Chapter Eleven

THE SCOTS ARE in many ways a singular people. For centuries they fought their nearest neiglibours, the English, and are still a trifle hostile toward them -- at least they treasure the memory of Bruce and Bannochburn as their proudest heritage. Inhabiting a small impoverished country, ridged by bleak mountains and ringed by rocky coasts against which rough seas sweep and surge, they are admittedly hardy, frugal, thrifty, resolute, and addicted to their own "usquebaugh" -- a Gaelic word vilely corrupted by the Saxons to "whisky."

Yet other peculiarities, not all of which are praiseworthy, have been attributed to them, and some of these are entirely without foundation in fact. Perhaps this injustice is self-inflicted -- it has been said that one of Scotland's minor industries is the export of stories pertaining to the oddity of her native sons. Be that as it may, there is one quality which is more often and more mistakenly applied to the northerner than any other: insensitivity. The general belief that the average Scotsman is a cold, phlegmatic, and unfeeling individual is a base aspersion upon the national character. During my sojourn in Tannochbrae, brief though it was, I met with an incident which brought this point home to me in an especially striking way.

One March evening, Willie Craig rang the bell of Arden House with his usual calmness.

"Good evening, Janet," he remarked in his slow, self-possessed voice. "Does the doctor happen to be at home by any chance?"

"Which of them were ye wanting to see, Mr. Craig?"

-92-

Notes for this page

Add a new note
If you are trying to select text to create highlights or citations, remember that you must now click or tap on the first word, and then click or tap on the last word.
One moment ...
Project items

Items saved from this book

This book has been saved
Highlights (0)
Some of your highlights are legacy items.

Highlights saved before July 30, 2012 will not be displayed on their respective source pages.

You can easily re-create the highlights by opening the book page or article, selecting the text, and clicking “Highlight.”

Citations (0)
Some of your citations are legacy items.

Any citation created before July 30, 2012 will labeled as a “Cited page.” New citations will be saved as cited passages, pages or articles.

We also added the ability to view new citations from your projects or the book or article where you created them.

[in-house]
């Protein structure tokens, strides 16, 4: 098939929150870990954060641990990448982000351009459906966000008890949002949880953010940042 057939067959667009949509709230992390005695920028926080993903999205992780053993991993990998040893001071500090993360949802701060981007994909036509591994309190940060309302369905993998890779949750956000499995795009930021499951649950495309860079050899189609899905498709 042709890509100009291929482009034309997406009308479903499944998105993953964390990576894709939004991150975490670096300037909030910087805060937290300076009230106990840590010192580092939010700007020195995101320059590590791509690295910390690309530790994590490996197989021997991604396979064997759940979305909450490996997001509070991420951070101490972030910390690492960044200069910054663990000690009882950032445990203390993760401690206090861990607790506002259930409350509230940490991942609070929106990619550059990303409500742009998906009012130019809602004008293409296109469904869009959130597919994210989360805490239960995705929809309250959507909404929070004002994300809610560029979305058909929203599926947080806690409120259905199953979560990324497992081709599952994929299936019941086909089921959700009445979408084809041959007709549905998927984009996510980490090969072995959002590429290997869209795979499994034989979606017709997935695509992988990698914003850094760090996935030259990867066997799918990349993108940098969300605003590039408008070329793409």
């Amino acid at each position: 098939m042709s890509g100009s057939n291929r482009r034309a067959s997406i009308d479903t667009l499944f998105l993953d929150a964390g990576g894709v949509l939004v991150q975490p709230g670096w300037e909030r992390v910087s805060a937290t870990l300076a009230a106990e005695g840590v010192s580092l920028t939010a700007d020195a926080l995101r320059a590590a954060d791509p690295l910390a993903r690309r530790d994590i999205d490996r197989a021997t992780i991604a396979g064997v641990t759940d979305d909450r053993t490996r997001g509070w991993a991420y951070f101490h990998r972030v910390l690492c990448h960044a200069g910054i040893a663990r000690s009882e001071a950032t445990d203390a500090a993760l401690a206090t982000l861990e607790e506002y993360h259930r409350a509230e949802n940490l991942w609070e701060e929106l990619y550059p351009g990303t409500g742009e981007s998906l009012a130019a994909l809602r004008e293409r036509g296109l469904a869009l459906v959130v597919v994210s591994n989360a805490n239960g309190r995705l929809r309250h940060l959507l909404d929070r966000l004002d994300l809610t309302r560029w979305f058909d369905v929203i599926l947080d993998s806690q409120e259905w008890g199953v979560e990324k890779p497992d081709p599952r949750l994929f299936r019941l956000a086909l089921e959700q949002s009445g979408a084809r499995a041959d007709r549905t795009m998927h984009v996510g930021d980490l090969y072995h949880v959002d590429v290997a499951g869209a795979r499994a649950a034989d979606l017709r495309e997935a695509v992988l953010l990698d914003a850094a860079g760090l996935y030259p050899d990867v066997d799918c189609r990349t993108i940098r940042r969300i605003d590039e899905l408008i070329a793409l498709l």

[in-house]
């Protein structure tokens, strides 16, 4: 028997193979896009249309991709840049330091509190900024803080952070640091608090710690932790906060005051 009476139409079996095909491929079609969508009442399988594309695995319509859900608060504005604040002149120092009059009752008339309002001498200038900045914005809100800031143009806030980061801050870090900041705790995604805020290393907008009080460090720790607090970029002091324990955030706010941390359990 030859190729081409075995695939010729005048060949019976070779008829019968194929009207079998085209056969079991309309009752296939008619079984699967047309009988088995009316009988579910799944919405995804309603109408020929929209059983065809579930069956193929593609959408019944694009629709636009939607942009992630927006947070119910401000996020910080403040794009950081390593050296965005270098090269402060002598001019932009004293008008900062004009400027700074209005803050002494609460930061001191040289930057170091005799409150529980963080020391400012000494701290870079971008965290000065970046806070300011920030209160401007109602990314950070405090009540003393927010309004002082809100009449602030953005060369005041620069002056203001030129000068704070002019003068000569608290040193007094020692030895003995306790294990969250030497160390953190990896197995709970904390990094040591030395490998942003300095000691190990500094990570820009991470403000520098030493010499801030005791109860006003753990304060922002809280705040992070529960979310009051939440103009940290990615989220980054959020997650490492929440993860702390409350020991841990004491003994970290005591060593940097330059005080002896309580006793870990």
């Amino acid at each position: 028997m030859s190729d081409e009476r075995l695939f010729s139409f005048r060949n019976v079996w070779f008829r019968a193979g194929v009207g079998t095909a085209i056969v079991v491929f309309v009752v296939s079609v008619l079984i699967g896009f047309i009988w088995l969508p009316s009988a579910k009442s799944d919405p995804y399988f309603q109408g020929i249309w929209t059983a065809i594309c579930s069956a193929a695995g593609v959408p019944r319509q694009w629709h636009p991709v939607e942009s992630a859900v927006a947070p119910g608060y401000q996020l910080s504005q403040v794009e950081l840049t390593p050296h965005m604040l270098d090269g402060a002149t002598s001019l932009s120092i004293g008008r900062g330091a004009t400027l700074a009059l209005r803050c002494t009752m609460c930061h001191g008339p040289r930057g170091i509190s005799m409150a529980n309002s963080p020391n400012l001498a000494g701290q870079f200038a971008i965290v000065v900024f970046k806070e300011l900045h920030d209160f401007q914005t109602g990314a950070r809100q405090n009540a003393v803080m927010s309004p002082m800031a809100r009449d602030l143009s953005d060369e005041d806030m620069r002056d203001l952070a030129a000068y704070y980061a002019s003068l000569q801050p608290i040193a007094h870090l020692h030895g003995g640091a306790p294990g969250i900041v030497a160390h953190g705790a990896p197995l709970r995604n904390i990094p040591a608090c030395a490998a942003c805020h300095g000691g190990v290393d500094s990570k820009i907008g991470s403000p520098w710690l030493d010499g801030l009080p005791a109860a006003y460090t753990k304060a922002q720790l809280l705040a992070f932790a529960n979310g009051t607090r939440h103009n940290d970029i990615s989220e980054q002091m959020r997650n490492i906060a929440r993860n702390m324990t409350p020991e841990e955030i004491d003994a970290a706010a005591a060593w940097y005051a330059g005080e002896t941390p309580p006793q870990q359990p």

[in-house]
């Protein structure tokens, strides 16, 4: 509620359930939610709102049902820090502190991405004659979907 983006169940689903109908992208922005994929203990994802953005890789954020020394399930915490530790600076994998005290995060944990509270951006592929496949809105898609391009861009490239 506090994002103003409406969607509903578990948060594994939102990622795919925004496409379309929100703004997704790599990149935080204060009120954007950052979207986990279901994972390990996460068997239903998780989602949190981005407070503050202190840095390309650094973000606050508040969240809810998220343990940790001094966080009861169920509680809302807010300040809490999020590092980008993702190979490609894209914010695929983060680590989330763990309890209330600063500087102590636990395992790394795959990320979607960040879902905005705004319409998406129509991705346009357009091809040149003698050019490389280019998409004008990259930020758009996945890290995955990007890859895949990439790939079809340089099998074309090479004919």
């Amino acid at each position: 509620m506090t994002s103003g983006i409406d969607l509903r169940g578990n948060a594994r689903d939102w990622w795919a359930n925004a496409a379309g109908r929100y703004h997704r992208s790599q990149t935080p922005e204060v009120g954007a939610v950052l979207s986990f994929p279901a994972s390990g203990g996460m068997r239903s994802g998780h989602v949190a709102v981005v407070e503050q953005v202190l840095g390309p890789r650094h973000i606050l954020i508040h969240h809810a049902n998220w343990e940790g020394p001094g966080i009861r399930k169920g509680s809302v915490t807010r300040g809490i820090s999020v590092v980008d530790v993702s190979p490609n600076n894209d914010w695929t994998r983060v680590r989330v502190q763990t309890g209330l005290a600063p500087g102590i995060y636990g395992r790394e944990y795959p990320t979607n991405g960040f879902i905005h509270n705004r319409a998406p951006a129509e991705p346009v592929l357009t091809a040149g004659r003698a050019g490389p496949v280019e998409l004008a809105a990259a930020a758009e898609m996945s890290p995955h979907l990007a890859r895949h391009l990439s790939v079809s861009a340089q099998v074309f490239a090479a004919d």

Notes (0)
Bookmarks (0)

You have no saved items from this book

Project items include:
  • Saved book/article
  • Highlights
  • Quotes/citations
  • Notes
  • Bookmarks
Notes
Cite this page

Cited page

Style
Citations are available only to our active members.
Sign up now to cite pages or passages in MLA, APA and Chicago citation styles.

(Einhorn, 1992, p. 25)

(Einhorn 25)

1

1. Lois J. Einhorn, Abraham Lincoln, the Orator: Penetrating the Lincoln Legend (Westport, CT: Greenwood Press, 1992), 25, http://www.questia.com/read/27419298.

Cited page

Bookmark this page
Adventures in Two Worlds
Settings

Settings

Typeface
Text size Smaller Larger
Search within

Search within this book

Look up

Look up a word

  • Dictionary
  • Thesaurus
Please submit a word or phrase above.
Print this page

Print this page

Why can't I print more than one page at a time?

Full screen
/ 331

matching results for page

Cited passage

Style
Citations are available only to our active members.
Sign up now to cite pages or passages in MLA, APA and Chicago citation styles.

"Portraying himself as an honest, ordinary person helped Lincoln identify with his audiences." (Einhorn, 1992, p. 25).

"Portraying himself as an honest, ordinary person helped Lincoln identify with his audiences." (Einhorn 25)

"Portraying himself as an honest, ordinary person helped Lincoln identify with his audiences."1

1. Lois J. Einhorn, Abraham Lincoln, the Orator: Penetrating the Lincoln Legend (Westport, CT: Greenwood Press, 1992), 25, http://www.questia.com/read/27419298.

Cited passage

Welcome to the new Questia Reader

The Questia Reader has been updated to provide you with an even better online reading experience.  It is now 100% Responsive, which means you can read our books and articles on any sized device you wish.  All of your favorite tools like notes, highlights, and citations are still here, but the way you select text has been updated to be easier to use, especially on touchscreen devices.  Here's how:

1. Click or tap the first word you want to select.
2. Click or tap the last word you want to select.

OK, got it!

Thanks for trying Questia!

Please continue trying out our research tools, but please note, full functionality is available only to our active members.

Your work will be lost once you leave this Web page.

For full access in an ad-free environment, sign up now for a FREE, 1-day trial.

Already a member? Log in now.